filed under antibacterials 

Monday, September 7, 2020

Atrazine Found to Harm Marsupial Health

still 12 atrazine registered products in Canada

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Atrazine Found to Harm Marsupial Health

(Beyond Pesticides, August 12, 2020) 'The herbicide atrazine can interfere with the health and reproduction of marsupials (including kangaroos and opossums) kangaroo, Virginia opossum, according to research published in the journal Reproduction, Fertility, and Development.

Researchers found changes to the gene expression necessary for basic function of the testis, and a significant reduction in phallus length. “These results demonstrate that atrazine exposure during gestation and lactation can significantly affect the development of male young by affecting virilization,” the authors write.' The doses  were slightly higher than real world models,

'Worse yet, EPA is set to reregister atrazine for another 15 years of hazardous use.'

SNAP Comment: There are still 12 atrazine registered products in Canada as of 6 September 2020.While there are no opossums in Saskatchewan,there are some in other parts of Canada.

filed under atrazine and reproductive health

Sunday, August 16, 2020

Researchers Developing New Methods to Detect Pesticide Contamination in Bee Hives

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Researchers Developing New Methods to Detect Pesticide Contamination in Bee Hives

(Beyond Pesticides, July 28, 2020) . 'This new product, APIStrip (Adsorb Pesticide In-hive Strip), can be placed into bee hives and act as a passive sampler for pesticide pollution. Honey bees are sentinel species for environmental pollutants, and this new technology could provide a helpful way not only for beekeepers to pinpoint problems with their colonies, but also track ambient levels of pesticide pollution in a community.'  plus review of other monitoring tools.

filed under new page monitoring

Sunday, August 16, 2020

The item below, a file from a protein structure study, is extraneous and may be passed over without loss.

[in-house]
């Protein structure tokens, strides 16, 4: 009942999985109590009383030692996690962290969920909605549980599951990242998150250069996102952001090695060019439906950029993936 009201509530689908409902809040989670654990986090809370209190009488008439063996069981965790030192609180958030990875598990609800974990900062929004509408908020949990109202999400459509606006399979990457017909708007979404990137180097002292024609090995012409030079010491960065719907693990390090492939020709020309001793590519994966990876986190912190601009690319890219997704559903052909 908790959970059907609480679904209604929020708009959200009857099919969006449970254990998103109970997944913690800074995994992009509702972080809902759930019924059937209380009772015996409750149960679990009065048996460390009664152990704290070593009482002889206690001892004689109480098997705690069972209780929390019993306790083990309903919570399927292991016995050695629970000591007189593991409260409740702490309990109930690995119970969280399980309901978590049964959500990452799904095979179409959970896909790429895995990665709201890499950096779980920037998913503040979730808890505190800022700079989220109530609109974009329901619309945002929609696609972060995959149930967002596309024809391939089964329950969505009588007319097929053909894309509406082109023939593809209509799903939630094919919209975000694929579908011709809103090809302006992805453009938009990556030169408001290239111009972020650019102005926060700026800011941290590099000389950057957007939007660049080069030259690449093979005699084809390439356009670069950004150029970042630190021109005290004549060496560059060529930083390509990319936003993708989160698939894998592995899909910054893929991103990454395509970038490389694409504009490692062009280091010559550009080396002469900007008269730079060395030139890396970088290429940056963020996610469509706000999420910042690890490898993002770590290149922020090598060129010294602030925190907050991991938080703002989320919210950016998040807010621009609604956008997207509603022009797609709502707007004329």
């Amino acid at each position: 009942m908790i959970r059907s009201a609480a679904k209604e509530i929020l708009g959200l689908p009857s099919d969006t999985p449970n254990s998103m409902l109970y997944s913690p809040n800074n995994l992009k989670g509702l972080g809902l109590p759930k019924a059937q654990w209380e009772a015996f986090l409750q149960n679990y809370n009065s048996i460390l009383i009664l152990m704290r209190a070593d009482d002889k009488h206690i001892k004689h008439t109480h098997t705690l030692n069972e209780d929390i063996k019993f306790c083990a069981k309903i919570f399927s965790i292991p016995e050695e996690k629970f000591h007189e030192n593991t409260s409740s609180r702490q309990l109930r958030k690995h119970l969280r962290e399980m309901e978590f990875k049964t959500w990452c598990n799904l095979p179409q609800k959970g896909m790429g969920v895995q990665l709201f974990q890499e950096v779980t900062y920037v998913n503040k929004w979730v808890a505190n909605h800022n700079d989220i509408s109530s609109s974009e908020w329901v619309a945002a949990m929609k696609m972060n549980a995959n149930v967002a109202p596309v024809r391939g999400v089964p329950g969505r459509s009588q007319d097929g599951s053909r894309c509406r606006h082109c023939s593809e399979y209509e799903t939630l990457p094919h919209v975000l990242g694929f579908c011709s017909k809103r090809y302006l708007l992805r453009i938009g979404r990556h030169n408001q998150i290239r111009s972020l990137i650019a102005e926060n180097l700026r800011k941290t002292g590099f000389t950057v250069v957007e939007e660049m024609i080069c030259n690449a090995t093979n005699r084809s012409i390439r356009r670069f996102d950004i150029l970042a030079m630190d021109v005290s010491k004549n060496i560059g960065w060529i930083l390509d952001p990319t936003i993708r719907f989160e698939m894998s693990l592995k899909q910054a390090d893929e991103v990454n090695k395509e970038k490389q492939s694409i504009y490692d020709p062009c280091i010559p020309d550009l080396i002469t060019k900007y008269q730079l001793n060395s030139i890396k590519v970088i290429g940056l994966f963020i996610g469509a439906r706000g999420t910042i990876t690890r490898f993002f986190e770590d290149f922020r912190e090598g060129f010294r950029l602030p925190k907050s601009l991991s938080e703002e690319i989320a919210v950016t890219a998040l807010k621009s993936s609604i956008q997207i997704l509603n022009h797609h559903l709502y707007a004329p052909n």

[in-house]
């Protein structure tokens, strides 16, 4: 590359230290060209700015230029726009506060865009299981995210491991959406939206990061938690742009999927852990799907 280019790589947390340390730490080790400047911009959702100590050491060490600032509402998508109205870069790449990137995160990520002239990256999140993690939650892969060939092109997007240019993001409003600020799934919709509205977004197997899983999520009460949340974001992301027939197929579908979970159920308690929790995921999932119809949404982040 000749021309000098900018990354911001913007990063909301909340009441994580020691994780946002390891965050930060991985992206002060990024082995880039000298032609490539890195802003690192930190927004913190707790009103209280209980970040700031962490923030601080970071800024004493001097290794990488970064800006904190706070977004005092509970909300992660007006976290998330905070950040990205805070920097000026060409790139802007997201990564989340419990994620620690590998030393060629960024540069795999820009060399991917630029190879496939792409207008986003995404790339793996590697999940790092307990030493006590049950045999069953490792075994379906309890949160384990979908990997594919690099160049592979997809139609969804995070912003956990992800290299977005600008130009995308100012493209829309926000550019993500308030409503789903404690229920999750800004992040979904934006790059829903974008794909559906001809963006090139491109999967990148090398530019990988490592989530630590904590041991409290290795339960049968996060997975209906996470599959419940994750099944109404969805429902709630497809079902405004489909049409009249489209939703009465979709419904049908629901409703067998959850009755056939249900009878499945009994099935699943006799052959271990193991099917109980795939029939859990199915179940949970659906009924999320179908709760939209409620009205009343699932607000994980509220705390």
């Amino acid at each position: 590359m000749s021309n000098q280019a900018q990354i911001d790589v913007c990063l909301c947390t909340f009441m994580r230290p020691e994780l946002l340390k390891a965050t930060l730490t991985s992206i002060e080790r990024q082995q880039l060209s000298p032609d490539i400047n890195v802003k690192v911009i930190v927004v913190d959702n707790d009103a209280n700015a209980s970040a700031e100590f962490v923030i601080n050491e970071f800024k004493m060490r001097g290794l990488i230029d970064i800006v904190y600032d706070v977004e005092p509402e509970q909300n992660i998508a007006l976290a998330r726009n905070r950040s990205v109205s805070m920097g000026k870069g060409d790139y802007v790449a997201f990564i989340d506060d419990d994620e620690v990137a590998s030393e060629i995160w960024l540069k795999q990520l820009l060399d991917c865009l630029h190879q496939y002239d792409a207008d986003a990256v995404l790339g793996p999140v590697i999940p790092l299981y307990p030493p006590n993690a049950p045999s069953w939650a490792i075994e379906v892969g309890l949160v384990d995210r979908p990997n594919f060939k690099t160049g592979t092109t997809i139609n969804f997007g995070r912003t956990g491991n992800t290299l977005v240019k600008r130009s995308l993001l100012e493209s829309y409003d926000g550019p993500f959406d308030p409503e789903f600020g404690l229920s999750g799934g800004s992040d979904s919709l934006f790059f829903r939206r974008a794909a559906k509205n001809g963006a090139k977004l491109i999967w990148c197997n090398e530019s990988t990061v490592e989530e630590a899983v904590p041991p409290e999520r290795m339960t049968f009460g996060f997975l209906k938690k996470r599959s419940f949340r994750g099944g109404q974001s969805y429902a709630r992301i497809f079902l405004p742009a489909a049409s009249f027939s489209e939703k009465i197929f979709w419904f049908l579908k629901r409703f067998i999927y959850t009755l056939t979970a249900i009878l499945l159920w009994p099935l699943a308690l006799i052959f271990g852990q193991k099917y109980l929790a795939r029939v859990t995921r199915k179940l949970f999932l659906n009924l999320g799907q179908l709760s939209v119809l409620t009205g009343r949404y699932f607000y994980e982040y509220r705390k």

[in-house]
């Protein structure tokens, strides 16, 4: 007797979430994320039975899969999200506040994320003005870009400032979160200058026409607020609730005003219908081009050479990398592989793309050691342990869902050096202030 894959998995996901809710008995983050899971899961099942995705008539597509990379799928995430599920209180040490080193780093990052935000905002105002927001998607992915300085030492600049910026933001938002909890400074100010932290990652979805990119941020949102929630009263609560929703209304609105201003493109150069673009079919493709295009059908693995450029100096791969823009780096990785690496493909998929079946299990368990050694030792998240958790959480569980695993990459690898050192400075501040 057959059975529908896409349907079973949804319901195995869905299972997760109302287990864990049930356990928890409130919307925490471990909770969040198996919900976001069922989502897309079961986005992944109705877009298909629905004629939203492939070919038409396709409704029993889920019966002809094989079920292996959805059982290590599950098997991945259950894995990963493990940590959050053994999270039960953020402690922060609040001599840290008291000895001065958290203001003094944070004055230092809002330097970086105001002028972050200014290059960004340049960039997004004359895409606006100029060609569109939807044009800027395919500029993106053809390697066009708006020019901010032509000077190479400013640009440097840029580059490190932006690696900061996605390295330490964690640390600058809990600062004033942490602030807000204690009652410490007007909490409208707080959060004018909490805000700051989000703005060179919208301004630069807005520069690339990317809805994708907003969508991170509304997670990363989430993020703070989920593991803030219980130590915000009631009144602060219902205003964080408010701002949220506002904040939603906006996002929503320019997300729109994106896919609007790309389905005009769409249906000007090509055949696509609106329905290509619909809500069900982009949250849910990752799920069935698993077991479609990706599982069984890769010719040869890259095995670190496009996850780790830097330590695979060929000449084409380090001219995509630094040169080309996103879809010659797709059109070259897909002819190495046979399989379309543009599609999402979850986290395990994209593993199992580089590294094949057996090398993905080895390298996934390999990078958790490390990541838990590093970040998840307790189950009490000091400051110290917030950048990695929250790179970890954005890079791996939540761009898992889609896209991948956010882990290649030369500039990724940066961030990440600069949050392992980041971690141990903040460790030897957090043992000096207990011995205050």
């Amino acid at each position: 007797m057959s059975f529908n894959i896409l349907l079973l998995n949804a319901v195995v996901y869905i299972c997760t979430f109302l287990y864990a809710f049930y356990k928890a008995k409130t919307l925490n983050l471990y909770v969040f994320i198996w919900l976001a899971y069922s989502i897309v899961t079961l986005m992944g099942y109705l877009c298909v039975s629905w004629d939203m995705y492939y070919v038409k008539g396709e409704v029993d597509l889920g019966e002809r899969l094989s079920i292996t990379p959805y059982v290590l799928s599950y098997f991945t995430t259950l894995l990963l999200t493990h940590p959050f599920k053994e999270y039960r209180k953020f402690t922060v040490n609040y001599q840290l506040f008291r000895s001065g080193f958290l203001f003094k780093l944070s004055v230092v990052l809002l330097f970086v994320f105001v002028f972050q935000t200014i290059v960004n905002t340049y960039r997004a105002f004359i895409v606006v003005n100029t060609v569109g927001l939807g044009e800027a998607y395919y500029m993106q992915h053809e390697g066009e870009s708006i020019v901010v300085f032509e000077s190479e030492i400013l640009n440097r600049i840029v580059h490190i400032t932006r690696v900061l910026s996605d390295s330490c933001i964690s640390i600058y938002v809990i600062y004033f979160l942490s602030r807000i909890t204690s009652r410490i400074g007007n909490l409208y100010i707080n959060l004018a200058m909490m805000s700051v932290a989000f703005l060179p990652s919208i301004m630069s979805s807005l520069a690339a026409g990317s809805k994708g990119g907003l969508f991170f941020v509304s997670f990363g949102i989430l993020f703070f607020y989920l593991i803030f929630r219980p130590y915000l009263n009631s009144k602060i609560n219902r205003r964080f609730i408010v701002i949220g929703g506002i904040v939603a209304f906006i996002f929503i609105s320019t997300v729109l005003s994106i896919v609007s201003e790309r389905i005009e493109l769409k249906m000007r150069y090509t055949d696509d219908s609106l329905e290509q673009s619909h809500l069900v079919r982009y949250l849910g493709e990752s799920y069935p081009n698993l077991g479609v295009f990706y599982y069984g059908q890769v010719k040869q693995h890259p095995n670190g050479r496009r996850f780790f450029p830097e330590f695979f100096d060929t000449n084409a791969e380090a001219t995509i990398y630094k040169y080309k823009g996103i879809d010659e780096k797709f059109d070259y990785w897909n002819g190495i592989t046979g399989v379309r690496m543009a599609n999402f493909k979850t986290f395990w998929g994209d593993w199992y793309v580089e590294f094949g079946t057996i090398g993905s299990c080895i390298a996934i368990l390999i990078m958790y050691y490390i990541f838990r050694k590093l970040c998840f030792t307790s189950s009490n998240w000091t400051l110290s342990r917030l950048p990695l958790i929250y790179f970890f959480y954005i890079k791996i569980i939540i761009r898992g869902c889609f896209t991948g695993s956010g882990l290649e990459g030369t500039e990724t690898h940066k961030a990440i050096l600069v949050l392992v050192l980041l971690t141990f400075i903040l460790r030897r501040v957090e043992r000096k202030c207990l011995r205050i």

Unregulated, “Shocking” and Destructive Levels of Pesticide Mixtures Found in Waterways

The discovery of such intensive penetration of pesticides in the Great Barrier Reef Lagoon adds to the chronicling of damage being wrought on these marine wonderlands

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Unregulated, “Shocking” and Destructive Levels of Pesticide Mixtures Found in Waterways    (Beyond Pesticides, July 17, 2020)

'Researchers have discovered that the rivers and creeks that discharge into the lagoon of the Great Barrier Reef (GBR) are riddled with mixtures of pesticides. The University of Queensland team expected to find some such mixtures in their sampling, but was shocked to find that 99.8% of their samples contained up to 20 different pesticides. Michael Warne, PhD, lead researcher and associate professor at the University of Queensland’s School of Earth and Environmental Sciences, says, “The issue with having mixtures of pesticides is that as the number of pesticides increases the impact to aquatic ecosystems generally increases.”

The discovery of such intensive penetration of pesticides in the GBR Lagoon adds to the chronicling of damage being wrought on these marine wonderlands'

filed under water

Sunday, August 16, 2020

Nearly A Century of Pesticide Use Changed the Size of Australian Dingoes

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Nearly A Century of Pesticide Use Changed the Size of Australian Dingoes

(Beyond Pesticides, August 5, 2020) 'Regions of Australia that use a highly toxic rodenticide are home to larger dingoes than areas where the pesticide is not used, according to research published in the Biological Journal of the Linnean Society. Over the course of roughly the last century, dingoes in rodenticide-baited regions have grown by between six and nine percent.